From our perspective, the central event of the week was the hearing before the House Finance Committee regarding SB 193, the bill remove funds from public schools in order to fund home-schoolers and those sending children to private and religious schools. The focus of the hearing was on the financial implications of the bill, not the policy itself, and after four hours of testimony it was rather clear the proposal will force the State and local taxpayers to foot the bill through new or increased taxes.
The hearing featured a leading advocate of the bill understating the number of students eligible for the funding along with vague optimistic prognostications from a national organization supportive of “educational savings accounts” (i.e., laundered public money). The overwhelming number of witnesses, including a parade of school superintendents and school board members, testified that SB 193 will have a far more significant impact on budgets than is claimed by SB 193 proponents. As noted by Advancing New Hampshire Public Education, virtually all NH students could be eligible and the claimed estimate of a 1-2% rate of participation is contradicted by the historical experience of other states with similar programs, where participation rates ranged between 5% and 8.4% of students. You can read the full report at the following link, Virtually every student in New Hampshire could be eligible for a grant from the SB 193 voucher program- 1-17-18. AFT-NH’s own report, Following the Wrong Path: What Can Education Savings Account Programs In Other States Tell New Hampshire About SB 193? 1-16-18, submitted to the Finance Committee, confirms this comparative data, and further agrees with many witnesses who testified to the nearly total lack of public accountability regarding how such monies would be spent or recouped if misspent by parents or private schools. SB 193 places the entire handling of the savings accounts, accountability and audits in the hands of a private entity based in New York, an entity which earns more money by encouraging more families to participate. It is, as some have pointed out, a case of “the fox guarding the hen-house.” The goal of sponsors is to remove as much public involvement as possible, in order to circumvent the NH Constitution’s prohibition on expending public funds to support religious schools.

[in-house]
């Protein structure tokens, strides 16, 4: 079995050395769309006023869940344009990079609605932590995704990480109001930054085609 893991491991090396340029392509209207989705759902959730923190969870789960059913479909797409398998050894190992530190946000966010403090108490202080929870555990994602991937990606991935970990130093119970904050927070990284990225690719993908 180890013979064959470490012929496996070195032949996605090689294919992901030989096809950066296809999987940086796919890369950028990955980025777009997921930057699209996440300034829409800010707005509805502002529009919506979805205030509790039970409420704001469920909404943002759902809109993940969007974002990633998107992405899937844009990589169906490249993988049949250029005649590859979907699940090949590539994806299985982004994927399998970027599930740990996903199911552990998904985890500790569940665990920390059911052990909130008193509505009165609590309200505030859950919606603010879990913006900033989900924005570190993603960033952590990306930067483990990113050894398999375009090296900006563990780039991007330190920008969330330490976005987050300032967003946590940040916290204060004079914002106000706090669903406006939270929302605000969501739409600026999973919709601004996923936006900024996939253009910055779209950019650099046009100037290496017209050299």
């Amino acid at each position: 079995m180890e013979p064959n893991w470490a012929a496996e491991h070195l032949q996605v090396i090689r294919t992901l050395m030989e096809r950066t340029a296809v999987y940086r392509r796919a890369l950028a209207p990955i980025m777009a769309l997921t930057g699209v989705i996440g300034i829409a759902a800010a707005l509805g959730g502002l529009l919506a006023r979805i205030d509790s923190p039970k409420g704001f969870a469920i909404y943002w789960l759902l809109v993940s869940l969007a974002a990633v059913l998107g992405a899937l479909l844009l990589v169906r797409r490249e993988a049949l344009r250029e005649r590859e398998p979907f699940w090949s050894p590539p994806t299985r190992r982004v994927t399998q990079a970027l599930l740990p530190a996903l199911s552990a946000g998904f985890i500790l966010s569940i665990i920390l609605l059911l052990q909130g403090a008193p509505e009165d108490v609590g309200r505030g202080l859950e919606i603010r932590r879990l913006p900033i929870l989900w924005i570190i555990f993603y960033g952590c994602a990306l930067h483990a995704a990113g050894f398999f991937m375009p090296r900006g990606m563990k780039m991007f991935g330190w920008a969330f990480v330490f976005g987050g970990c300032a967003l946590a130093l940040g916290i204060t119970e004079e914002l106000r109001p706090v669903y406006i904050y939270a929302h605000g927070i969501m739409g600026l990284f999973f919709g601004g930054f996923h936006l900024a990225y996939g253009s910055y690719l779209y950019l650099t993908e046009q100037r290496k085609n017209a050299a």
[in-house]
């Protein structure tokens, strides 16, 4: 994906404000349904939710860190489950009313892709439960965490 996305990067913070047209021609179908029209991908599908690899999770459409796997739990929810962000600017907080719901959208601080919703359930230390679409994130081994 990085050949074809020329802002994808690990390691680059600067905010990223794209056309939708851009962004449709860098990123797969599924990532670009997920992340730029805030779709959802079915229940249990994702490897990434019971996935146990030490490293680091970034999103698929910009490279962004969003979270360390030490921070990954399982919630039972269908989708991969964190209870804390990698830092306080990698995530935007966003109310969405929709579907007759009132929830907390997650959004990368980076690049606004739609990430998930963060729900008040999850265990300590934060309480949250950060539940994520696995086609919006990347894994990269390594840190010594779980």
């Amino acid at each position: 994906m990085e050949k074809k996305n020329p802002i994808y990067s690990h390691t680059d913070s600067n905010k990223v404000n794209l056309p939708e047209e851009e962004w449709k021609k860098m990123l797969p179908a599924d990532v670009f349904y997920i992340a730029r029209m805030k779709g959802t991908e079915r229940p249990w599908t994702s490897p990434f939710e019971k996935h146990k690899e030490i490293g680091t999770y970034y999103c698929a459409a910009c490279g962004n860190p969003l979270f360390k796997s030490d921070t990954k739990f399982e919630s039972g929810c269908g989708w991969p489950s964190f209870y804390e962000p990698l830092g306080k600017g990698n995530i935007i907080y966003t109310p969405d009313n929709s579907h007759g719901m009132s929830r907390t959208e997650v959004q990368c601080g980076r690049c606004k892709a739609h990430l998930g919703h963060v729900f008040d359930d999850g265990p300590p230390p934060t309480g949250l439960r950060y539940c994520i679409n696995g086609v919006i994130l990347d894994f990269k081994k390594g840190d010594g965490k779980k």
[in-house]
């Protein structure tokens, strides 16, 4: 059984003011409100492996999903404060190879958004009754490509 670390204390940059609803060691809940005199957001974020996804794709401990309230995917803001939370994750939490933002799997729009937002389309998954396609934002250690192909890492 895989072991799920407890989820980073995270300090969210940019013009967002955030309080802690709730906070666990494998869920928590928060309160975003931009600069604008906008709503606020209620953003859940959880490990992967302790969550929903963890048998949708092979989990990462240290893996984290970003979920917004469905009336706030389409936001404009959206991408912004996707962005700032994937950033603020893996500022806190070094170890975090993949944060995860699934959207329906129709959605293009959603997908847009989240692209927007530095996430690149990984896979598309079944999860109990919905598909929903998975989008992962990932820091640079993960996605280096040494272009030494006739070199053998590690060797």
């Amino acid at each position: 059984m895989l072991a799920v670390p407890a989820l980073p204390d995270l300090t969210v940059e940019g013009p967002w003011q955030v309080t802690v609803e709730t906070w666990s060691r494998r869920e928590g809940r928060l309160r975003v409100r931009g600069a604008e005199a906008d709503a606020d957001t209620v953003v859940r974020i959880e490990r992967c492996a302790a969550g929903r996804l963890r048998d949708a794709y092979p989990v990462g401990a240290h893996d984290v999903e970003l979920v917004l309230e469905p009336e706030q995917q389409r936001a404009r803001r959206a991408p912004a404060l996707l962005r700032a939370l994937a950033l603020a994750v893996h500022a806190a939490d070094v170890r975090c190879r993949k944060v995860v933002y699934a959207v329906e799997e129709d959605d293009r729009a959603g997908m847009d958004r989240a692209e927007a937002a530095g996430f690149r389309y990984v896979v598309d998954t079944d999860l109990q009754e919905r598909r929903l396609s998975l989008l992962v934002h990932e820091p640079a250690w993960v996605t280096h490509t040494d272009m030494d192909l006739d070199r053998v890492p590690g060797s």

The Finance Committee will hold a working session on SB 193 next week (Tuesday, January 23 at 1 pm in LOB 209), and it is expected that at that time the Legislative Budget Office will have developed enrollment projections going out 13 years. The purpose is to estimate costs once the program is fully underway, with student cohorts in all twelve grades and kindergarten. This estimate will likely carry great weight with the Finance Committee and ultimately with the Legislature and will play a major role in determining the immediate fate of this measure. We will keep you informed.
This past week also featured a brief hearing on HB 1415, which would establish a $100,000 death benefit payable to the family or estate of school personnel killed in the line of duty. AFT-NH testified in favor of the bill, noting that like law enforcement and fire fighters, this death benefit would be for those giving their lives to protect the lives of other citizens, the students we entrust to their care. You can read the testimony here. As with the death benefits provided to law enforcement and to fire fighters, we hope the money is never expended, but to provide it is to demonstrate the State’s respect for those who put their lives on the line on behalf of others. The bill will likely undergo some technical amendments before the Executive Departments and Administration Committee takes it up again at the end of the month.
Looking ahead, the proposal barring payroll deductions for union dues (HB 438) will come to the House floor on February 7 and a similar proposal barring any payroll deductions for non-governmental entities will be heard in committee on February 13. The latter would end deductions for union dues, AFLAC, United Way, and any other deductions for organizations that are non-governmental. Both proposals are aimed squarely at public sector labor unions and serve no purpose other than making life more difficult for labor unions. They are companion proposals to the so-called “right to work” legislation killed in the House last year, and must be fought with equal vigor and intensity.
There are also a number of pending bills that would affect the NH Retirement System. HB 1756 would provide the first COLA increase for retirees in many years, but in a recent hearing it appeared there was little likelihood of passage, at least in its current form. Another bill, HB 1754, would establish a state-defined contribution retirement plan, completely up-ending the current system and contradicting the majority recommendations of the recent Decennial Commission. That bill will have its initial committee hearing on January 31. Finally, there is also a group of bills that will eventually be heard before the Education Committee regarding assessment and the determination of an “adequate education.” It is not unlikely that these bills, taken as a package, are designed to create a pathway to opt out of public schools yet retain public funding, an alternative pathway in case SB 193 does not pass muster. We will continue to watch these bills closely and update you in the upcoming weeks as the NH Legislature continues on its twisted pathway through the 2018 session.
AFT-NH Legislative Bulletin 1-19-2018